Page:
Before the event, GOP spokesman Tim Wigginton told The News & Observer that the event could be held because the party has chosen a restaurant as the venue and was only restricted to the facility’s 50% capacity rule.
NC Department of Health and Human Services officials told The News & Observer that venues being used as meeting rooms or event spaces don’t fall under the same guidelines.
“Any meeting or function that takes place at a restaurant is covered by the capacity and other restrictions for Meeting Spaces and Entertainment Facilities,” Kelly Haight wrote in an email to The News & Observer last week.
The NCDHHS Interim Guidance for Meeting Rooms and Event Spaces limits the crowd size to 100 or 30% fire capacity, whichever is less.
A representative of Coley Hall at The Liberty said the venue is currently hosting parties of 175 people or less.
The N.C. GOP has refused to provide the number of guests who attended Saturday’s events to The News & Observer..
When asked on Thursday about Saturday’s events, Wigginton said, “I want to talk about the Supreme Court race.”
When asked again Wigginton continued to push to talk about that race but relented and said if The News & Observer had questions about Saturday’s events to send an email and someone would answer. That didn’t happen.
The News & Observer sent a series of questions by email.
Wigginton responded with a singular statement, “The NCGOP followed all state and federal guidelines and mandates, including crowd-size limits, temperature checks, required masks and social distancing.”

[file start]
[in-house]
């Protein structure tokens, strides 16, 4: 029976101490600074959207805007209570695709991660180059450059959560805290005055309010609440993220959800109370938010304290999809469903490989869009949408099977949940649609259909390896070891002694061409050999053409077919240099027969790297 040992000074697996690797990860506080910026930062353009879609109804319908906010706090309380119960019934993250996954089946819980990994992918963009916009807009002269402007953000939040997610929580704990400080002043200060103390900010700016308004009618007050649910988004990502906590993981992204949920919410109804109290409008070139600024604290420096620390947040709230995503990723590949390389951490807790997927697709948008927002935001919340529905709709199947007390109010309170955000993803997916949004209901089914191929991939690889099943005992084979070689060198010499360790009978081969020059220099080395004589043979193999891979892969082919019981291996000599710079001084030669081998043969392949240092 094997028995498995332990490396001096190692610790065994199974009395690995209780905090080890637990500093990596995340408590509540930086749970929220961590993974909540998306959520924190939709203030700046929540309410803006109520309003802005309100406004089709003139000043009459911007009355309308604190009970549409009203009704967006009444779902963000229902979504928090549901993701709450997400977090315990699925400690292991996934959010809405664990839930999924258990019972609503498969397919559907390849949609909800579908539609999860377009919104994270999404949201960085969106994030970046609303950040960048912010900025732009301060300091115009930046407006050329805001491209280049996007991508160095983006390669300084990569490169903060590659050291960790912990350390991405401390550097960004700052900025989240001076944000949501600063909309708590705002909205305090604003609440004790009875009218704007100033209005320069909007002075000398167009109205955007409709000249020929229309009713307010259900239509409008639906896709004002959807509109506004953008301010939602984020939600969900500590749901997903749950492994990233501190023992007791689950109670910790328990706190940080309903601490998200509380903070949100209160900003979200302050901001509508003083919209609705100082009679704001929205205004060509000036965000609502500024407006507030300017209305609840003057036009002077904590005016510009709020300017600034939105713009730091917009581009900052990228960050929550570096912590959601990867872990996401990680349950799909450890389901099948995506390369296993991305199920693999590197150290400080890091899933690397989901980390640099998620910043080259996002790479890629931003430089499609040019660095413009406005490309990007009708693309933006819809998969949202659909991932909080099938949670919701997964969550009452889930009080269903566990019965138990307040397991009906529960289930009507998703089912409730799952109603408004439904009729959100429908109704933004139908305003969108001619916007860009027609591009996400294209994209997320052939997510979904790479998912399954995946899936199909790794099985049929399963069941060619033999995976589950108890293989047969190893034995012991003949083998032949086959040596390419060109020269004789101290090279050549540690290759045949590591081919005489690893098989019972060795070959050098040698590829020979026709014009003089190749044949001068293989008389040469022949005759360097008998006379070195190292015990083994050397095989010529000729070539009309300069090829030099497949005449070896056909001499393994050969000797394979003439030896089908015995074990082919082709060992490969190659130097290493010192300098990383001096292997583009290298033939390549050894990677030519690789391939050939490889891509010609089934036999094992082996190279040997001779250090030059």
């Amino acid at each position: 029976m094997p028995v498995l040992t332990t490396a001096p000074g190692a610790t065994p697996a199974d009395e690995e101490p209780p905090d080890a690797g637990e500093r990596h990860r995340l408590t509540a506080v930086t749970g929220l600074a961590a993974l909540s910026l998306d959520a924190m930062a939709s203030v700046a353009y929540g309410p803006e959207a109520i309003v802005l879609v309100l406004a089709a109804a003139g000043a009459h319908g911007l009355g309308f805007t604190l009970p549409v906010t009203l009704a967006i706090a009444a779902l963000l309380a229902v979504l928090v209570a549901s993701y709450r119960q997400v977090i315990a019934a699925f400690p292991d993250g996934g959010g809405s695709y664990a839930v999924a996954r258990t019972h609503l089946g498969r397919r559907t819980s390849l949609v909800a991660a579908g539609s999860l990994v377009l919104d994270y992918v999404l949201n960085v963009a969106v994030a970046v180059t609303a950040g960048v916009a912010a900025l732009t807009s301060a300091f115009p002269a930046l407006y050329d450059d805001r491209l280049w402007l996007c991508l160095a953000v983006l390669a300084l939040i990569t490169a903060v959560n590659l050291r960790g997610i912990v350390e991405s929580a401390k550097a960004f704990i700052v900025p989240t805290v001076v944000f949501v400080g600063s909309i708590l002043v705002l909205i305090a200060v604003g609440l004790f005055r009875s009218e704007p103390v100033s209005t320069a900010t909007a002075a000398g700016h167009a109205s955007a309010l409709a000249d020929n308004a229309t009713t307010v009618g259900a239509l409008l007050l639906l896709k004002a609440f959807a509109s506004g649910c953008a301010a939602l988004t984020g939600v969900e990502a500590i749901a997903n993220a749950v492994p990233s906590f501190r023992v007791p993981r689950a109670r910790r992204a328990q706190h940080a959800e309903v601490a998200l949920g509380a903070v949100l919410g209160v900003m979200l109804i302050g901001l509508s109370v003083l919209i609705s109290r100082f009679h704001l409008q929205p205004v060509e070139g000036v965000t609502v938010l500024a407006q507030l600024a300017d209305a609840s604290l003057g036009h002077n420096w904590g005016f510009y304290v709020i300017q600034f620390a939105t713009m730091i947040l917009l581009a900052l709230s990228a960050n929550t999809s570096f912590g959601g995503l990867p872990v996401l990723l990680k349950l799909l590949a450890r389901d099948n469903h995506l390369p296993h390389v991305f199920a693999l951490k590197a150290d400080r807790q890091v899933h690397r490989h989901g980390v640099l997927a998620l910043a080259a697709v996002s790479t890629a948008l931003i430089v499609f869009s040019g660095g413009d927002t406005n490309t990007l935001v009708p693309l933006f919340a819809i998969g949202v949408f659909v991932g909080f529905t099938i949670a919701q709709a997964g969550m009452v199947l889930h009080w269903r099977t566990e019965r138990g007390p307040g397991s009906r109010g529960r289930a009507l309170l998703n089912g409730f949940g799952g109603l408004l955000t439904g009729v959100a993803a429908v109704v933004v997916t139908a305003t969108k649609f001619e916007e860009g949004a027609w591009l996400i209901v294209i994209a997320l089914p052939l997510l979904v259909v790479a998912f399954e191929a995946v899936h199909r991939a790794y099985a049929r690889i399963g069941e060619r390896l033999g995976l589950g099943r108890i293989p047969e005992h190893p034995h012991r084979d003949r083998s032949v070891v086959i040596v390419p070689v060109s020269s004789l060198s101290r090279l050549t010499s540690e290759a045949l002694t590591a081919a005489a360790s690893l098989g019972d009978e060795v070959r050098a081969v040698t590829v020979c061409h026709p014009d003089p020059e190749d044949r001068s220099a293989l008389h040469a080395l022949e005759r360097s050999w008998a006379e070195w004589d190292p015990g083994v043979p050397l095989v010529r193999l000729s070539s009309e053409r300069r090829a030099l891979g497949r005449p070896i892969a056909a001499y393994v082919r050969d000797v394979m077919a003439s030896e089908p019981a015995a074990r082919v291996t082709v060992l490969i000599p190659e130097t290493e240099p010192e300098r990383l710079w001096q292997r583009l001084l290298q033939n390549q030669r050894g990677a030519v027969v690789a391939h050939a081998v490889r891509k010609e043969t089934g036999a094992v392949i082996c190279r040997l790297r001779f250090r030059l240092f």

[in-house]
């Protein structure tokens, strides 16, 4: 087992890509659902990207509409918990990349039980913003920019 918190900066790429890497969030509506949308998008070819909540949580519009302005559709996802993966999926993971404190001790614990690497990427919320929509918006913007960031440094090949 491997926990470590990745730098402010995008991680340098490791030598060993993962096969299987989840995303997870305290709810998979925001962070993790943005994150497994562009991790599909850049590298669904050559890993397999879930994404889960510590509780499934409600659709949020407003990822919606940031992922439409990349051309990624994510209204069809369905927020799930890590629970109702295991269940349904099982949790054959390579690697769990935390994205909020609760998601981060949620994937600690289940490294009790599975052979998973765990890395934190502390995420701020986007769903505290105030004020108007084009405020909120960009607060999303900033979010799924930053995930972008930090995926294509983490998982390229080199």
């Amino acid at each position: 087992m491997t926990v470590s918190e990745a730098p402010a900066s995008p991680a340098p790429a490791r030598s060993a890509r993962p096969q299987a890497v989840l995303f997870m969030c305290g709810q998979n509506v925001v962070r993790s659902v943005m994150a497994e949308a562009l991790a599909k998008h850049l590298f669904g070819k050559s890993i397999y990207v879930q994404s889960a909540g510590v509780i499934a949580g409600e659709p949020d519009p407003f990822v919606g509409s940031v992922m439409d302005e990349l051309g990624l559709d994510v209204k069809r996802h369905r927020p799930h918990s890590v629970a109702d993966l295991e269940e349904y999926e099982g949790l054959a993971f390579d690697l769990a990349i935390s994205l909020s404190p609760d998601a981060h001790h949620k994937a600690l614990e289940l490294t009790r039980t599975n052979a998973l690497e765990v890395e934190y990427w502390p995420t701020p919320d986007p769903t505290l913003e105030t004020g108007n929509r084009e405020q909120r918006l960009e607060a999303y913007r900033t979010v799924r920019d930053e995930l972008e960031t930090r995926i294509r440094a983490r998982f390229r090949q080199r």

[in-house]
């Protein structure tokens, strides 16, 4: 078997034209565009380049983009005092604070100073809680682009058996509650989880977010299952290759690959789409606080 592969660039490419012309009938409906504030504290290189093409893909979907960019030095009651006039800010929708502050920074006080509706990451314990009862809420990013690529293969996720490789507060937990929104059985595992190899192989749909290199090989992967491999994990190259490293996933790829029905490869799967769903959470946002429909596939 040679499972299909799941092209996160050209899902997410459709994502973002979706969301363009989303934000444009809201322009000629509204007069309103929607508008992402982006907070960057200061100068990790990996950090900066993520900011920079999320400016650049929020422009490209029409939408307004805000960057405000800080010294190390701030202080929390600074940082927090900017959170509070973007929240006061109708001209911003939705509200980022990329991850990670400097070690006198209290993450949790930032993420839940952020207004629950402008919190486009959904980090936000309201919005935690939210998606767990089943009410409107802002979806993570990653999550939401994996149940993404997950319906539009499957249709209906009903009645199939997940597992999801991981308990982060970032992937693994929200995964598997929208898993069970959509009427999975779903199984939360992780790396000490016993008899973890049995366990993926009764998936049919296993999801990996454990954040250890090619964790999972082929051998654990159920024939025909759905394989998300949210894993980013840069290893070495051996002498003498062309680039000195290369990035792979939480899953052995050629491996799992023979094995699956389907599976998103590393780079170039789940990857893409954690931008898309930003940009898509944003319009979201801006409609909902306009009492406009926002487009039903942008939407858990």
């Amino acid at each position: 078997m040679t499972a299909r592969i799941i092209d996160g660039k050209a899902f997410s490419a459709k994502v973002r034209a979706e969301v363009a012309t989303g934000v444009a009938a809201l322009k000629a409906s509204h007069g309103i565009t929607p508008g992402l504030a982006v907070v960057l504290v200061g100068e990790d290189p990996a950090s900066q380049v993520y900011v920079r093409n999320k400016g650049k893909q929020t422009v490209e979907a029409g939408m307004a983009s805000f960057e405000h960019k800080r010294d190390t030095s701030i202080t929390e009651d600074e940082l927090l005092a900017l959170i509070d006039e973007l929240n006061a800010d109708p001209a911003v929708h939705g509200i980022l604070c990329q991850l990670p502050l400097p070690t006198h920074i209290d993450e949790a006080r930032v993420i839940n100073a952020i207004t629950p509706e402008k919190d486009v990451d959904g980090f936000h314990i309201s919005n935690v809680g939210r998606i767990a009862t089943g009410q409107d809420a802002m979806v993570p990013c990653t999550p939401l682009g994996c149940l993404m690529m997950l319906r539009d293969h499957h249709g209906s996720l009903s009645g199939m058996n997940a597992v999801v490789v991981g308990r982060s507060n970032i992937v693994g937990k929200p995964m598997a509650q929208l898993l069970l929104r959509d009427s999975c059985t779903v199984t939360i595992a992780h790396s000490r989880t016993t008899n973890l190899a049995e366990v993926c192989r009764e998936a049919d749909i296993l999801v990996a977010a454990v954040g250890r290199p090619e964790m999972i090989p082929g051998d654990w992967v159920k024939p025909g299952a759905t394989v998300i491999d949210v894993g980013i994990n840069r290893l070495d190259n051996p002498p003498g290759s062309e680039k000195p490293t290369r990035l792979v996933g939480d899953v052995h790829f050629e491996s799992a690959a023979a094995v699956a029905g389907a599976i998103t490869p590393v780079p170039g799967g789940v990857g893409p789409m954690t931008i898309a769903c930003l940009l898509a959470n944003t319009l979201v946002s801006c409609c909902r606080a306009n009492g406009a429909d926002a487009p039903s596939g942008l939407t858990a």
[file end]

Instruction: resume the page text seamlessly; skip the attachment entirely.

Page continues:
When asked to elaborate on how the NCGOP followed guidelines, he didn’t immediately respond.
Most of the photographs showed guests standing up and mingling with one another.
DHHS guidelines also say that these events can be only be seated with groups of guests six-feet apart in all directions. Guests are not allowed to get up unless to use the restroom or obtain food and drinks. In the photographs, pedestal rounds banquet tables, used for standing, are seen being used in the venue.
The venue is also supposed to enforce mask-wearing in its facility. Under the governor’s current executive order law enforcement can enforce the mask mandate both for the business and the individuals in violation.
In an interview about the events last week, Wigginton assured The News & Observer that the events would be seated, people would be directed to stay in their seats. He said they would be told they must wear a mask. He added that hand sanitizer would be provided.
When asked why GOP Chair Michael Whatley is frequently photographed without a mask at various large functions Wigginton said, “I will bullying him into wearing a mask.”
That didn’t happen.
Whatley is seen throughout the photographs mingling with the crowd without a mask on. He’s also photographed shaking hands, another thing Wigginton said wouldn’t happen ahead of the actual event.
‘Life or death’ warning
The party occurred just days before Cooper warned North Carolinians: “The stakes are dire. This is truly a matter of life or death,” about the COVID-19 pandemic.
Cooper put a modified stay-at-home order in place across the state that begins Friday and requires North Carolinians to be home after 10 p.m. until 5 a.m. He also ended all on-site alcohol sales by 9 p.m.
He reminded residents to wear a mask whenever they’re around people outside their home, to stay distant from other people and to frequently wash their hands. He asked that people limit gatherings.
Cooper warned that if the coronavirus numbers continued to tread upwards he would take more drastic measures.
“Even though we’re all frustrated and weary of the fight,” Cooper said, “it’s more important to take this virus seriously.”